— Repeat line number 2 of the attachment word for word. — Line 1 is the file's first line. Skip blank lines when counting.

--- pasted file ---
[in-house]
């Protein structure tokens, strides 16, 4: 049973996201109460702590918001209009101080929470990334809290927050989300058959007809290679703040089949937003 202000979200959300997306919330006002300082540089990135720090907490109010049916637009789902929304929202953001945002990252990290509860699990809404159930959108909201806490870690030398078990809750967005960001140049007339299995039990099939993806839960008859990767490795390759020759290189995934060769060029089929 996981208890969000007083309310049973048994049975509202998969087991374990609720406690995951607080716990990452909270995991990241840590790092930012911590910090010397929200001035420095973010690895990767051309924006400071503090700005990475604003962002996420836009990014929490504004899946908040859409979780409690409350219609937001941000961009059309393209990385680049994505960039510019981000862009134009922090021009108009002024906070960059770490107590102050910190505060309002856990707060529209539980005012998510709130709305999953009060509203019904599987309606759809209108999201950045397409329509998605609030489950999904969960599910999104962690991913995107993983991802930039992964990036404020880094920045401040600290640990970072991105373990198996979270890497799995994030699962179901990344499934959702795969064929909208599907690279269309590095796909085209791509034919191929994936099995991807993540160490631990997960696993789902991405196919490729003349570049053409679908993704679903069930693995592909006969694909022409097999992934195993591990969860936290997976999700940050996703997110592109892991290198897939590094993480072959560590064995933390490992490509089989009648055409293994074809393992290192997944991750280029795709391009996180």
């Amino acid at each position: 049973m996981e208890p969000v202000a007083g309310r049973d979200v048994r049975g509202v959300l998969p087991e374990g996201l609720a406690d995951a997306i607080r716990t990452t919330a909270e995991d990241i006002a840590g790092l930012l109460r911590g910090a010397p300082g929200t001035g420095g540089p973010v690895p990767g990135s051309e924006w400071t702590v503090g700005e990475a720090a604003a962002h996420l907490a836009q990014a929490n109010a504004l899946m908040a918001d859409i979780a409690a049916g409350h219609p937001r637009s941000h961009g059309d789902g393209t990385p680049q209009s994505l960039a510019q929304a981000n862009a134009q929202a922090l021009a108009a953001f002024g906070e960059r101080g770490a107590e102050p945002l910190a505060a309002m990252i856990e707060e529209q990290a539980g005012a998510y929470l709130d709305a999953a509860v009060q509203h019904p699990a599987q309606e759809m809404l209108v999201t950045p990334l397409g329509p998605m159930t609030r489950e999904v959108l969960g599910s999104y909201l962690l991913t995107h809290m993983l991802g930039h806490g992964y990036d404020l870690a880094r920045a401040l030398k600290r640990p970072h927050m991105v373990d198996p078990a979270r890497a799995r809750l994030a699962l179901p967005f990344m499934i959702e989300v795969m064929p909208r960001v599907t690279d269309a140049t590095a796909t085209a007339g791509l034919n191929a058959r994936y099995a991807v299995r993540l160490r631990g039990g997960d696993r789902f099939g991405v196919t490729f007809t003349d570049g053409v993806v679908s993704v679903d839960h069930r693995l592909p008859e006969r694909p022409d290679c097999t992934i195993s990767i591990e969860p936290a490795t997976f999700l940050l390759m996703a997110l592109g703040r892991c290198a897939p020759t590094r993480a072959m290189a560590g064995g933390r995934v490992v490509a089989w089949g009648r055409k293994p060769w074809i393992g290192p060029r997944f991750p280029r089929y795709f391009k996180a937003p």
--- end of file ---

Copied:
């Protein structure tokens, strides 16, 4: 049973996201109460702590918001209009101080929470990334809290927050989300058959007809290679703040089949937003 202000979200959300997306919330006002300082540089990135720090907490109010049916637009789902929304929202953001945002990252990290509860699990809404159930959108909201806490870690030398078990809750967005960001140049007339299995039990099939993806839960008859990767490795390759020759290189995934060769060029089929 996981208890969000007083309310049973048994049975509202998969087991374990609720406690995951607080716990990452909270995991990241840590790092930012911590910090010397929200001035420095973010690895990767051309924006400071503090700005990475604003962002996420836009990014929490504004899946908040859409979780409690409350219609937001941000961009059309393209990385680049994505960039510019981000862009134009922090021009108009002024906070960059770490107590102050910190505060309002856990707060529209539980005012998510709130709305999953009060509203019904599987309606759809209108999201950045397409329509998605609030489950999904969960599910999104962690991913995107993983991802930039992964990036404020880094920045401040600290640990970072991105373990198996979270890497799995994030699962179901990344499934959702795969064929909208599907690279269309590095796909085209791509034919191929994936099995991807993540160490631990997960696993789902991405196919490729003349570049053409679908993704679903069930693995592909006969694909022409097999992934195993591990969860936290997976999700940050996703997110592109892991290198897939590094993480072959560590064995933390490992490509089989009648055409293994074809393992290192997944991750280029795709391009996180």